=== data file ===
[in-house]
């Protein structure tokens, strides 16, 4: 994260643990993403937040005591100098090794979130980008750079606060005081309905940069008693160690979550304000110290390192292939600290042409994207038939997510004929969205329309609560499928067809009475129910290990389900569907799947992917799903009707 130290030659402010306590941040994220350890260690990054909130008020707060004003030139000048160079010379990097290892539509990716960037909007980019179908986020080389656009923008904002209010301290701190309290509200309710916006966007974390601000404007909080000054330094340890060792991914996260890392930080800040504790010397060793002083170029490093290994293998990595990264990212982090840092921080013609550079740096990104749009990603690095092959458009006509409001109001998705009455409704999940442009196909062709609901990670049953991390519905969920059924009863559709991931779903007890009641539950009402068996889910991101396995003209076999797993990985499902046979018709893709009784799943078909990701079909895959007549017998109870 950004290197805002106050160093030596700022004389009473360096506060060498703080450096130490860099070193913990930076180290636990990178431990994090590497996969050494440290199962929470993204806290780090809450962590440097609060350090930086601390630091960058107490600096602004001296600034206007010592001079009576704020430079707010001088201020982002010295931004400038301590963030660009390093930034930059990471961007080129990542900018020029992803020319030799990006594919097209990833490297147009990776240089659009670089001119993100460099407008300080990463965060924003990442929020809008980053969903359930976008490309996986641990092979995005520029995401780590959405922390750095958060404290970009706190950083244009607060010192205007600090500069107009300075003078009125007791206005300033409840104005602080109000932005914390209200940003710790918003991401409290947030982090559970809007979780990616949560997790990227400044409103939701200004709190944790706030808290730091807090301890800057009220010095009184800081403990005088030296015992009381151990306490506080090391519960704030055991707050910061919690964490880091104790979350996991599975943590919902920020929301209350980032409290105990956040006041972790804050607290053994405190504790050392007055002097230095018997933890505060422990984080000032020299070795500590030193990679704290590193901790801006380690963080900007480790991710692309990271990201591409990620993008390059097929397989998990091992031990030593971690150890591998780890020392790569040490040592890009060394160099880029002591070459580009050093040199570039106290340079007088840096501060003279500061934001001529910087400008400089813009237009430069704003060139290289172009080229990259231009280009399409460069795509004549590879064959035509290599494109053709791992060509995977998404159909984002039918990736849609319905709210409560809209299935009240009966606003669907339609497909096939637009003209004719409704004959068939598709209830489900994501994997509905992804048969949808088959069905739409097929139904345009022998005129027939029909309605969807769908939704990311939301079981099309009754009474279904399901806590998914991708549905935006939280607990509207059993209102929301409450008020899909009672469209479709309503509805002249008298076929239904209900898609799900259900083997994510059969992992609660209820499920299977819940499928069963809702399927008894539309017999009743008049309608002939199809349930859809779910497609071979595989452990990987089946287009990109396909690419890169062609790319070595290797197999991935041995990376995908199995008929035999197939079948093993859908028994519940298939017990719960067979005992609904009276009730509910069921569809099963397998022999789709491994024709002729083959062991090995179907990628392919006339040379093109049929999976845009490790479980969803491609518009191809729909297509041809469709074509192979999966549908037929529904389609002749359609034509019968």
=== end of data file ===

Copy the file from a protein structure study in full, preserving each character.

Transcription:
[in-house]
């Protein structure tokens, strides 16, 4: 994260643990993403937040005591100098090794979130980008750079606060005081309905940069008693160690979550304000110290390192292939600290042409994207038939997510004929969205329309609560499928067809009475129910290990389900569907799947992917799903009707 130290030659402010306590941040994220350890260690990054909130008020707060004003030139000048160079010379990097290892539509990716960037909007980019179908986020080389656009923008904002209010301290701190309290509200309710916006966007974390601000404007909080000054330094340890060792991914996260890392930080800040504790010397060793002083170029490093290994293998990595990264990212982090840092921080013609550079740096990104749009990603690095092959458009006509409001109001998705009455409704999940442009196909062709609901990670049953991390519905969920059924009863559709991931779903007890009641539950009402068996889910991101396995003209076999797993990985499902046979018709893709009784799943078909990701079909895959007549017998109870 950004290197805002106050160093030596700022004389009473360096506060060498703080450096130490860099070193913990930076180290636990990178431990994090590497996969050494440290199962929470993204806290780090809450962590440097609060350090930086601390630091960058107490600096602004001296600034206007010592001079009576704020430079707010001088201020982002010295931004400038301590963030660009390093930034930059990471961007080129990542900018020029992803020319030799990006594919097209990833490297147009990776240089659009670089001119993100460099407008300080990463965060924003990442929020809008980053969903359930976008490309996986641990092979995005520029995401780590959405922390750095958060404290970009706190950083244009607060010192205007600090500069107009300075003078009125007791206005300033409840104005602080109000932005914390209200940003710790918003991401409290947030982090559970809007979780990616949560997790990227400044409103939701200004709190944790706030808290730091807090301890800057009220010095009184800081403990005088030296015992009381151990306490506080090391519960704030055991707050910061919690964490880091104790979350996991599975943590919902920020929301209350980032409290105990956040006041972790804050607290053994405190504790050392007055002097230095018997933890505060422990984080000032020299070795500590030193990679704290590193901790801006380690963080900007480790991710692309990271990201591409990620993008390059097929397989998990091992031990030593971690150890591998780890020392790569040490040592890009060394160099880029002591070459580009050093040199570039106290340079007088840096501060003279500061934001001529910087400008400089813009237009430069704003060139290289172009080229990259231009280009399409460069795509004549590879064959035509290599494109053709791992060509995977998404159909984002039918990736849609319905709210409560809209299935009240009966606003669907339609497909096939637009003209004719409704004959068939598709209830489900994501994997509905992804048969949808088959069905739409097929139904345009022998005129027939029909309605969807769908939704990311939301079981099309009754009474279904399901806590998914991708549905935006939280607990509207059993209102929301409450008020899909009672469209479709309503509805002249008298076929239904209900898609799900259900083997994510059969992992609660209820499920299977819940499928069963809702399927008894539309017999009743008049309608002939199809349930859809779910497609071979595989452990990987089946287009990109396909690419890169062609790319070595290797197999991935041995990376995908199995008929035999197939079948093993859908028994519940298939017990719960067979005992609904009276009730509910069921569809099963397998022999789709491994024709002729083959062991090995179907990628392919006339040379093109049929999976845009490790479980969803491609518009191809729909297509041809469709074509192979999966549908037929529904389609002749359609034509019968």